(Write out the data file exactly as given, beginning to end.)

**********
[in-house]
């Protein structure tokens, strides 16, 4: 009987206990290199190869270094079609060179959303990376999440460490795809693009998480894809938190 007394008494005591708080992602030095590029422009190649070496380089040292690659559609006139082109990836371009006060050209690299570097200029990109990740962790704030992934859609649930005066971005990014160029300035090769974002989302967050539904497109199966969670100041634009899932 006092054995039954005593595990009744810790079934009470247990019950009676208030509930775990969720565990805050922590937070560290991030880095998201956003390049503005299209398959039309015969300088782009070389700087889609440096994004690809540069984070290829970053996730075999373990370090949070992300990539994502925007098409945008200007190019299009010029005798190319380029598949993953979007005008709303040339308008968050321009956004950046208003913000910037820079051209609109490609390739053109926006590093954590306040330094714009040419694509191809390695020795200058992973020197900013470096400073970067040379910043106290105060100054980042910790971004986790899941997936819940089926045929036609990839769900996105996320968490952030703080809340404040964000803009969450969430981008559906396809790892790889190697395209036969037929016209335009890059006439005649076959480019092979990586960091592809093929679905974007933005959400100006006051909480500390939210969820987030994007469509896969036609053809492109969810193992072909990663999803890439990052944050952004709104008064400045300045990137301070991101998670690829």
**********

[in-house]
């Protein structure tokens, strides 16, 4: 009987206990290199190869270094079609060179959303990376999440460490795809693009998480894809938190 007394008494005591708080992602030095590029422009190649070496380089040292690659559609006139082109990836371009006060050209690299570097200029990109990740962790704030992934859609649930005066971005990014160029300035090769974002989302967050539904497109199966969670100041634009899932 006092054995039954005593595990009744810790079934009470247990019950009676208030509930775990969720565990805050922590937070560290991030880095998201956003390049503005299209398959039309015969300088782009070389700087889609440096994004690809540069984070290829970053996730075999373990370090949070992300990539994502925007098409945008200007190019299009010029005798190319380029598949993953979007005008709303040339308008968050321009956004950046208003913000910037820079051209609109490609390739053109926006590093954590306040330094714009040419694509191809390695020795200058992973020197900013470096400073970067040379910043106290105060100054980042910790971004986790899941997936819940089926045929036609990839769900996105996320968490952030703080809340404040964000803009969450969430981008559906396809790892790889190697395209036969037929016209335009890059006439005649076959480019092979990586960091592809093929679905974007933005959400100006006051909480500390939210969820987030994007469509896969036609053809492109969810193992072909990663999803890439990052944050952004709104008064400045300045990137301070991101998670690829």